The first moves a player makes in the game of chess is known as the opening moves. Opening moves are meant to:
Give the king adequate protection
Give the player the control over the centre area of the board
Enhanced mobility for pieces
Give players the chances of capturing opposing pawns and pieces.
The first moves are the most important moves a player can make. Our advice to players is not to memorise the opening moves, but rather, they should focus on understanding the principles governing good opening moves like developing their own pieces and controlling the centreboard.
As a player, you can learn the common opening moves as it helps you to establish your own plans, but, you should not rely totally on moves memorization as this can throw you into confusion when you’re up against an opponent who understands his onion.
Based on adequate research and experience by some of our highly talented players, here are some of the best moves you can learn and master the principles behind these moves.
The Italian Game
The principle behind the Italian game is to take control of the centre as fast as you can with your pawn and knight, and then establish your bishop on its most dangerous square. The Italian game also prepares you to castle safely and it starts with 1.e4 e5 2.Nf3 Nc6 3.Bc4.
The Sicilian Defence
In the Sicilian Defence, white plays 2.Nf3 and 3.d4 to gain the central space, but also allows Black to gain by changing a central pawn for a bishop’s pawn. Most often, aggressive players would prefer to use the Sicilian defence in an opening.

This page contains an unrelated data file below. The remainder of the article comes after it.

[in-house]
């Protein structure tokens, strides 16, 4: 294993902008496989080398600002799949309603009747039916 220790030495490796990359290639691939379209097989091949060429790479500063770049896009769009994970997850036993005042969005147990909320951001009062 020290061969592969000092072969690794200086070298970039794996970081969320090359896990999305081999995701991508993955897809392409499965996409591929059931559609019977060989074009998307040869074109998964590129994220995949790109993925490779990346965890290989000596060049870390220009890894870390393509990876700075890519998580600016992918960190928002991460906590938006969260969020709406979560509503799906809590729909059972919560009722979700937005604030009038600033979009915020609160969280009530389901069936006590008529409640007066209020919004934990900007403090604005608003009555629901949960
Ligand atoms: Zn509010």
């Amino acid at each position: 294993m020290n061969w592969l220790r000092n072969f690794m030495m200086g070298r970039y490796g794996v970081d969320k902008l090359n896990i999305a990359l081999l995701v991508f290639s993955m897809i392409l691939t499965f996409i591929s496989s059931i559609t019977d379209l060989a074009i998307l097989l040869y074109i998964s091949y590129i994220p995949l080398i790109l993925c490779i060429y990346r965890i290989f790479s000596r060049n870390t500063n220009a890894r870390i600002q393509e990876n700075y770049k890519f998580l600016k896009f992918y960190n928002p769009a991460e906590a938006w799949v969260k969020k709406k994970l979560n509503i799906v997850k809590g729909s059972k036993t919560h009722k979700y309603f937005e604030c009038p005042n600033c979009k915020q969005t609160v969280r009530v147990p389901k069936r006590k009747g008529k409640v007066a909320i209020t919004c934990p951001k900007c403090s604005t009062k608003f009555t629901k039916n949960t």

Popular variations of the Sicilian Defence are Dragon and Najdorf. Dragon starts as: 1.e4 c5 2.Nf3 d6 3.d4 cxd4 4.Nxd4 Nf6 5. Nc3 g6. While Najdorf starts as: 1.e4, c5 2.Nf3 d6 3.d4 cxd4 4. Nxd4 Nf6 5. Nc3 a6.
Grandmaster Daniel King White's postulate is that White will most time respond with Be2, letting the Black attack the centre with e5.
The French Defence
This is a very strategic opening you should be familiar with. In the French defence, Black gives white more control of the centre in the hope of building a safe wall of pawns. The opening moves made in French defence starts with 1.e4, e6 2.d4 d5.
The French defence involves trying to gain positions, closing the centre. Two competing chains arise with each player trying to outflank the other. White makes e5 moves while the black tries to make c5 or f6 moves. Sooner, the Black queen Bishop becomes trapped, when this happens, the queen Bishop will be referred to as the ‘French Bishop’. This is a big risk to the c8-bishop.
- The Roy-Lopez, also known as the Spanish opening.
This opening move was named after Roy Lopez, a 16th century Spanish Reverend devoted to the game of chess. The moves start as 1.e4 e5 2.Nf3 Nc6 3. Bb5. This move is favoured by Gary Kasparov and Bobby Fisher.
In Roy-Lopez, White mounts pressure on Black’s e-pawn and also prepares for a pawn on d4.
The King's Gambit starts as 1.e4 35 2.f4. The next natural following move accepting the gambit will be 3xf4. This is an old opening dating back to the 1800s. The opening offers a pawn to gain rapid development.
There are many more smart openings you can learn as a beginner. Some of these openings are Queen’s Gambit, King’s Indian Defence, Dutch Defence, English opening, Centre Counter, Pirc/Modern, etc.
The basics are to fight to gain control of the centre as White in the early stage of the game and active playing that does not allow you to give up your first mover advantage will go a long way in making you a formidable player.
If you’re a beginner, you can attend one of our regular lessons and special lectures where you get to learn some of these smart openings and how to use them effectively against your opponents to give you a leading advantage.